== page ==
OTC: Global mindset, focus on personnel key among top leadership traits

May 3, 2005
Successful leaders of the future's oil and gas industry will need to possess several key characteristics, including having a strong sense of the true globalization of the industry as well as having a keen eye on recruiting new, raw talent for top management roles.

Steven Poruban
Senior Editor

HOUSTON, May 3 -- Successful leaders of the future's oil and gas industry will need to possess several key characteristics, including having a strong sense of the true globalization of the industry as well as having a keen eye on recruiting new, raw talent for top management roles.

So agreed a panel of industry members and politicians May 2 during the first day of the Offshore Technology Conference in Houston.

Among the panelists, Houston Mayor Bill White elaborated on this list, stating that his list of traits for sound future leadership within the energy industry contained four elements. First, he said, "The energy industry has to become a good citizen," because with any form of "power comes fear" and the public needs to know that industry cares about the environment while it is searching for new energy resources.

Second, "The energy industry will become increasingly global," White noted, adding that the good leaders of the future must stay attuned to this fact. Within the energy industry, arguably more so than with any other, there is a true internationalization of the workforce, he said.

"Successful companies in the future will function without a 'glass ceiling'" and will employ its workers based on merit. Successful leaders of multinational companies will have a new way of thinking, and leaders will rise within the organization as the industry discards certain stereotypical hiring and promoting mindsets that have existed in the industry, he said.

The third trait of a good leader White termed as "discipline." Oil and gas is one of the few commodities that possess a sharp, inelastic demand curve. Today, White contends, the industry is seeing "companies' capital budgets equal to their capital available." This cannot continue to happen, he reckoned, adding that companies also should not "ramp up employment [on a project] only to pull the plug later on."

The last trait that future leaders will possess is a genuine interest in the hiring of new, younger employees, who will take the reins of their companies when current senior executives—now nearing retirement age—leave the workforce.

Congressional perspective
In an unscheduled visit to the panel discussion, US Congresswoman Sheila Jackson-Lee (D-Tex.) volunteered her philosophies about strong leadership qualities, stressing the need for interaction among both companies and countries around the globe.

Jackson-Lee noted that successful leaders do not shy away from interaction. Rather than running away from safety and the environment, she recommended that good leaders should "run toward safety, and run toward the environment."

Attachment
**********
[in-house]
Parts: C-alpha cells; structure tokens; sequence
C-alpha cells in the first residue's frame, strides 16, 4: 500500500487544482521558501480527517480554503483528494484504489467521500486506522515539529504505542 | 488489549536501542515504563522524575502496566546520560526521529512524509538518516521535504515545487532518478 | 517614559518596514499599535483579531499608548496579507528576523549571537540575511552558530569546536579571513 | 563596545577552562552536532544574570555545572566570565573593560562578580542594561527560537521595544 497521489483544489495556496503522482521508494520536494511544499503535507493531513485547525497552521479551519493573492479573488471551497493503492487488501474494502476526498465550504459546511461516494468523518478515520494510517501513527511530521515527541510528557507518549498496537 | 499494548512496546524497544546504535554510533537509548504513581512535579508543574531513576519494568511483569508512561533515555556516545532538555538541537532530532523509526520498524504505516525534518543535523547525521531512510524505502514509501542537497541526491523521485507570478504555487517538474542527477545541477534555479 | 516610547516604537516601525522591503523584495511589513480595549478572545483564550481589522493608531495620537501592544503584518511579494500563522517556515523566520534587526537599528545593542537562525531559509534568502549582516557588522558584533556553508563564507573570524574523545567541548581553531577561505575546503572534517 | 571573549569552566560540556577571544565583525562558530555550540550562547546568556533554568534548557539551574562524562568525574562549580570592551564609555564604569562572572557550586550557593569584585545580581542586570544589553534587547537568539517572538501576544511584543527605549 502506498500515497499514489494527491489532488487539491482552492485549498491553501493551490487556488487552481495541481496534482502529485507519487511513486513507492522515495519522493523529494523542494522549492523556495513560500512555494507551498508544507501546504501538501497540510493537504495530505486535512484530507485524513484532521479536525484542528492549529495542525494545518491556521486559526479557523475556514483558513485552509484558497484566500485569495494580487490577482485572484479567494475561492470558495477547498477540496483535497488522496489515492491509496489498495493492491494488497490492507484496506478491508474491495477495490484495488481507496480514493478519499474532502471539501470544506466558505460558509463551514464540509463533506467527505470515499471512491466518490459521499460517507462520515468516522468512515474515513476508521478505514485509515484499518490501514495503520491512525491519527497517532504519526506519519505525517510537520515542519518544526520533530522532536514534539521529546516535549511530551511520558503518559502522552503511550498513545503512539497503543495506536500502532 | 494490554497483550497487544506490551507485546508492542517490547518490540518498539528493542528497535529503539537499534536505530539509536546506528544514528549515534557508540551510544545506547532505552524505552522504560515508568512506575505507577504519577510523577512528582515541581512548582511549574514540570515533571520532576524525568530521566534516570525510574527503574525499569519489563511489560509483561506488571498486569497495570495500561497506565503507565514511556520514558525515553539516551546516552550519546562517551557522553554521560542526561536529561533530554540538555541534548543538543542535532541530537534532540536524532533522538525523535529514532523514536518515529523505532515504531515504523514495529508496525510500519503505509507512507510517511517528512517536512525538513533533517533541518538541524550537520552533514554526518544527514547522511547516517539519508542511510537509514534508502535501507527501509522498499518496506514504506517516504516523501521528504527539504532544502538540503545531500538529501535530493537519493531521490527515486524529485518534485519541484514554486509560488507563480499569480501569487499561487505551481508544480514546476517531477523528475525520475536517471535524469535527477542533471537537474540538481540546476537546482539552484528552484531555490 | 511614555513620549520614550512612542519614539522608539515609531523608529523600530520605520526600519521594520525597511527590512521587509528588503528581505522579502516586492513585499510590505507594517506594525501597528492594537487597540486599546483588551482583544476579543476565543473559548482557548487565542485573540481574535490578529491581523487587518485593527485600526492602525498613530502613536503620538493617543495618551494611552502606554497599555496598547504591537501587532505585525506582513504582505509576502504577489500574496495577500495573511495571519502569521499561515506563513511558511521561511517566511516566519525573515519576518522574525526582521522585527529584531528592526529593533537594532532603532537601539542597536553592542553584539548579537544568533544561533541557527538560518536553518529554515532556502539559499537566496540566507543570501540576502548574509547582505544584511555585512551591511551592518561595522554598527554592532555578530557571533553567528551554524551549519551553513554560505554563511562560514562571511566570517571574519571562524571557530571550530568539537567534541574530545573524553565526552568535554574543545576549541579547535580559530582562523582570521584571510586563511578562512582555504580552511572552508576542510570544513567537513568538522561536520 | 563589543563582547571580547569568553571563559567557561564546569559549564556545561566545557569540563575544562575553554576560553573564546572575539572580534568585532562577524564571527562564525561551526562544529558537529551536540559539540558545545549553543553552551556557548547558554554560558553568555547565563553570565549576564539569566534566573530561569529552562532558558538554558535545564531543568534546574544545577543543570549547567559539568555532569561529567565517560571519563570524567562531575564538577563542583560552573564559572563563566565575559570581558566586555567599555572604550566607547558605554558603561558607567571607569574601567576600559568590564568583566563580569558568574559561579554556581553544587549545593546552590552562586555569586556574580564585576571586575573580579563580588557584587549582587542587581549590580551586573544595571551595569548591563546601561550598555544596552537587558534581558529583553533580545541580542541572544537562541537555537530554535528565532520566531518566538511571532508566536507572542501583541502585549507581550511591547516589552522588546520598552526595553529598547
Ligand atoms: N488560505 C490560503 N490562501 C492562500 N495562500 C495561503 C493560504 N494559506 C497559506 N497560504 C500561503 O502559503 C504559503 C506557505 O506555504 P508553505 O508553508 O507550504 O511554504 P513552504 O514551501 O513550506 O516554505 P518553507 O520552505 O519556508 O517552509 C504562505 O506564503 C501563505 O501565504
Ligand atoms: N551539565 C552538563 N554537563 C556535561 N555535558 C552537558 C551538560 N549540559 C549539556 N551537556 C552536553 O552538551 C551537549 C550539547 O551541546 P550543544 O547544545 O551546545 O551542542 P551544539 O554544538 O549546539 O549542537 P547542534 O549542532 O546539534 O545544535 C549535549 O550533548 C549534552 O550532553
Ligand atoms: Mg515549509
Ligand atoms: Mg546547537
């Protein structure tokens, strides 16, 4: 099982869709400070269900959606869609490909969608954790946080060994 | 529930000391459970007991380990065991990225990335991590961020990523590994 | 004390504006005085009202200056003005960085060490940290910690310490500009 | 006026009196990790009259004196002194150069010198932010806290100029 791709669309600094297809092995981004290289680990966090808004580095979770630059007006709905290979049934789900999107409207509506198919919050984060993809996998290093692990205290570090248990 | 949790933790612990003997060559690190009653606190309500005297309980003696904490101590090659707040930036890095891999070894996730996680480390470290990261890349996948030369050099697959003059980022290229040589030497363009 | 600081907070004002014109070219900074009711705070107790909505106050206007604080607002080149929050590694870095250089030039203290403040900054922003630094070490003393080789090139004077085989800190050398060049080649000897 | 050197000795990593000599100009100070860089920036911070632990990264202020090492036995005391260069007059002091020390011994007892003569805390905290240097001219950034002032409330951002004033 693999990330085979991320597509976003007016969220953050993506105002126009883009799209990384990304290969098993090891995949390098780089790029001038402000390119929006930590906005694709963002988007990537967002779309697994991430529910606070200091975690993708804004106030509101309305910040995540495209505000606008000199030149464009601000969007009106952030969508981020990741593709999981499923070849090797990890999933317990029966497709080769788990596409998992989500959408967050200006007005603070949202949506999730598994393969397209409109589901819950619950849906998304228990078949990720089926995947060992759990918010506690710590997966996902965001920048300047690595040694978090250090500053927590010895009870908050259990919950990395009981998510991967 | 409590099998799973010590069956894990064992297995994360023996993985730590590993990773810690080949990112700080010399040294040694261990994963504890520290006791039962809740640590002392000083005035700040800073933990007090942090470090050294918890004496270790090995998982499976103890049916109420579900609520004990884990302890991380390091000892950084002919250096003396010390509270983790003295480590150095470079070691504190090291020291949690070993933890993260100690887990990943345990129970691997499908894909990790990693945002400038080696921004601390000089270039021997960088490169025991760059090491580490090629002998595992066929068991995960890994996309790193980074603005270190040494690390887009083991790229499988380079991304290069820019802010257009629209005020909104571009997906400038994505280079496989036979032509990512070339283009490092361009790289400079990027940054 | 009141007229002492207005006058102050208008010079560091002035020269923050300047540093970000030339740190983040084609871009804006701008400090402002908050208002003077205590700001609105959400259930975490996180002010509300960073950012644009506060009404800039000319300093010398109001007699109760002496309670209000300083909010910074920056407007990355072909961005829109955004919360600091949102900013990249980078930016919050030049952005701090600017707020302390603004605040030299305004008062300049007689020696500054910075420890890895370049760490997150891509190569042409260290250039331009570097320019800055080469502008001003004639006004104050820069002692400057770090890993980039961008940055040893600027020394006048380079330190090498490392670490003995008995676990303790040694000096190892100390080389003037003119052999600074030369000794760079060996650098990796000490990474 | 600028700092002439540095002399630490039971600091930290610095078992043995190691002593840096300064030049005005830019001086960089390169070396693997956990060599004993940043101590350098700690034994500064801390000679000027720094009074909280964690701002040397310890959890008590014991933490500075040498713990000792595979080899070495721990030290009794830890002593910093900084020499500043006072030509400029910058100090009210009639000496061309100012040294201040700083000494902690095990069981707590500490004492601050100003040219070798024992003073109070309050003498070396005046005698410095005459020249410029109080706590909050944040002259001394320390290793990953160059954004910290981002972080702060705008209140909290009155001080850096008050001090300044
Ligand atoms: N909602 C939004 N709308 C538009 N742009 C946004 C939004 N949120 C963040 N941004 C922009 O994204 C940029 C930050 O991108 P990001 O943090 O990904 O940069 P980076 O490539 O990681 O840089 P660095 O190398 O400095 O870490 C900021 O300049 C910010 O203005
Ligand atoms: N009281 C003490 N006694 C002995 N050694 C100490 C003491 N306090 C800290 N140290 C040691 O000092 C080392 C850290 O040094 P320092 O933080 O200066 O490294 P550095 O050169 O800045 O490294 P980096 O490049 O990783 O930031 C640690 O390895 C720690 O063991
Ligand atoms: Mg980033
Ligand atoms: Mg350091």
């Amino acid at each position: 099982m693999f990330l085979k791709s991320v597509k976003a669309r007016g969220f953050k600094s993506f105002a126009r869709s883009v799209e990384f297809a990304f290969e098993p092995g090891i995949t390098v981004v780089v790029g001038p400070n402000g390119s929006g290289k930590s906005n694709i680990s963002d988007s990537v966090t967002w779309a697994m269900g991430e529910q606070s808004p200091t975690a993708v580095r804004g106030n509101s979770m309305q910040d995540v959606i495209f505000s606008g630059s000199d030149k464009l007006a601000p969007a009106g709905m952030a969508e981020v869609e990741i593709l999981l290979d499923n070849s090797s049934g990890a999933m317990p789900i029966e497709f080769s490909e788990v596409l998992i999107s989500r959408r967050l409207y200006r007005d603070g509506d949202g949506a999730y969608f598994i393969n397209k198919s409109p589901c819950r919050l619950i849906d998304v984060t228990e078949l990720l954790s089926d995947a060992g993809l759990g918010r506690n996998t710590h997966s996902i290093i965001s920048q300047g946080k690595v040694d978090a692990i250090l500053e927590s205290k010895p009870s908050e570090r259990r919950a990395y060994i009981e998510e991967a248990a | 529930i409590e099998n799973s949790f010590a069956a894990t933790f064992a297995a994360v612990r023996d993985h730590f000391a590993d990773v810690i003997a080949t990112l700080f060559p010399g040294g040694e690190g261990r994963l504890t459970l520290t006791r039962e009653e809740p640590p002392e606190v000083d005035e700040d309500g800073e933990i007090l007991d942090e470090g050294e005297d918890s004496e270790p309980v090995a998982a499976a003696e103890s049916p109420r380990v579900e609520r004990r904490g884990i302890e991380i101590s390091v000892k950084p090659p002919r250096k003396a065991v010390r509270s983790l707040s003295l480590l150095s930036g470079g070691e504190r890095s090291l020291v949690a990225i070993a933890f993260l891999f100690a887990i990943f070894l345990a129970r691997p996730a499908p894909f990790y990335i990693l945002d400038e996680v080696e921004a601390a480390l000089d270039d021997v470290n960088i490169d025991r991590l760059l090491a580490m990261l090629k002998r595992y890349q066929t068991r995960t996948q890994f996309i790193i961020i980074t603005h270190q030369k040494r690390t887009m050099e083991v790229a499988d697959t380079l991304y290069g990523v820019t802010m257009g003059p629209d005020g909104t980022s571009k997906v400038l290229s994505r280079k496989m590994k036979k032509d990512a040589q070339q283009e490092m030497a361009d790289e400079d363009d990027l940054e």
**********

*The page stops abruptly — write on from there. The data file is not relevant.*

The Texas congresswoman also recommended that leaders look around the world for examples of companies and countries working together successfully.

One example of such cooperation, Jackson-Lee noted, is "oil revenue boards" that serve in some countries to ensure that funds from oil and gas exploration and production are used for what they are intended—namely building and developing the home countries' infrastructure. "If this is found to be a good concept, let's use it," she said.

In addition, the US federal government needs to have access to more current information, Jackson-Lee stated, noting that surveys of the exploration and production potential in the Gulf of Mexico, now conducted every 5 years, should be completed every 2 years instead.

Overall, Jackson-Lee said that good leaders should "leave the doors of engagement open," to communication with other countries around the world.

Long-term challenges
Olivier Appert, chairman and CEO of Institut Français du Pétrole, said that the oil and gas industry's long-term challenges include prolonging the world's hydrocarbon reserves, developing cleaner processing and refining technologies, diversifying the world's energy mix, reducing emissions and world fuel consumption, and developing carbon dioxide capture and storage technology.

Also, Appert noted, producers will need to increase their exploration success ratios and increase hydrocarbon recovery rates from the current 35% to more than 50%, again through the use of advanced technology.

One observation Appert made was that oil companies have reduced their research and development budgets over the last few years, but Appert remains optimistic about that possibly changing in the near future.

Producers' outlook
Speaking on behalf of oil and gas producers, Gaurdie E. Banister Jr., technical director, EP Americas, Shell Exploration & Production, said that the energy industry is moving toward an "engage me" world where just telling the public to "trust me," doesn't suffice anymore. "We are impacting the environment," Banister warned.

As far as industry's shrinking workforce is concerned, Banister noted that it is the "government that sets the tone" for which occupations dominate the industry. "No wonder that most of the petroleum engineering graduates come from China," he observed.

In an unofficial survey of the industry, Banister noted that 68% of those E&P companies surveyed felt as though there would be a shortage of petroleum engineers over the next 5 years.

Contact Steven Poruban at [email protected].